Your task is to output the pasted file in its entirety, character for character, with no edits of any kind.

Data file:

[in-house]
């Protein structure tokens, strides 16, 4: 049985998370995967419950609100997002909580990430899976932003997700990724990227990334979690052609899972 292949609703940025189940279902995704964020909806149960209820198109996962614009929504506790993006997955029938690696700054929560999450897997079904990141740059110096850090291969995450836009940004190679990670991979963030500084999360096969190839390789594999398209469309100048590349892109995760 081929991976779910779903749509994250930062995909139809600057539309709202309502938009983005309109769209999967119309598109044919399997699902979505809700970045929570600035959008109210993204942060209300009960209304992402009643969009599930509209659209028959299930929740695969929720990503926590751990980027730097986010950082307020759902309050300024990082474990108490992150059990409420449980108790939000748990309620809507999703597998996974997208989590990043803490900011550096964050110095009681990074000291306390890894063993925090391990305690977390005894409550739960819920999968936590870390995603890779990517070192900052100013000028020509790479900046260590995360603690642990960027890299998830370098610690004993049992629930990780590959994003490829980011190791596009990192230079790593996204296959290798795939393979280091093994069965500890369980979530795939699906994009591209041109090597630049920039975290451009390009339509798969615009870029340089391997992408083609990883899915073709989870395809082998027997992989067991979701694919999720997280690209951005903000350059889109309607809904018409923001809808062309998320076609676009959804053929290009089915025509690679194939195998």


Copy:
[in-house]
């Protein structure tokens, strides 16, 4: 049985998370995967419950609100997002909580990430899976932003997700990724990227990334979690052609899972 292949609703940025189940279902995704964020909806149960209820198109996962614009929504506790993006997955029938690696700054929560999450897997079904990141740059110096850090291969995450836009940004190679990670991979963030500084999360096969190839390789594999398209469309100048590349892109995760 081929991976779910779903749509994250930062995909139809600057539309709202309502938009983005309109769209999967119309598109044919399997699902979505809700970045929570600035959008109210993204942060209300009960209304992402009643969009599930509209659209028959299930929740695969929720990503926590751990980027730097986010950082307020759902309050300024990082474990108490992150059990409420449980108790939000748990309620809507999703597998996974997208989590990043803490900011550096964050110095009681990074000291306390890894063993925090391990305690977390005894409550739960819920999968936590870390995603890779990517070192900052100013000028020509790479900046260590995360603690642990960027890299998830370098610690004993049992629930990780590959994003490829980011190791596009990192230079790593996204296959290798795939393979280091093994069965500890369980979530795939699906994009591209041109090597630049920039975290451009390009339509798969615009870029340089391997992408083609990883899915073709989870395809082998027997992989067991979701694919999720997280690209951005903000350059889109309607809904018409923001809808062309998320076609676009959804053929290009089915025509690679194939195998």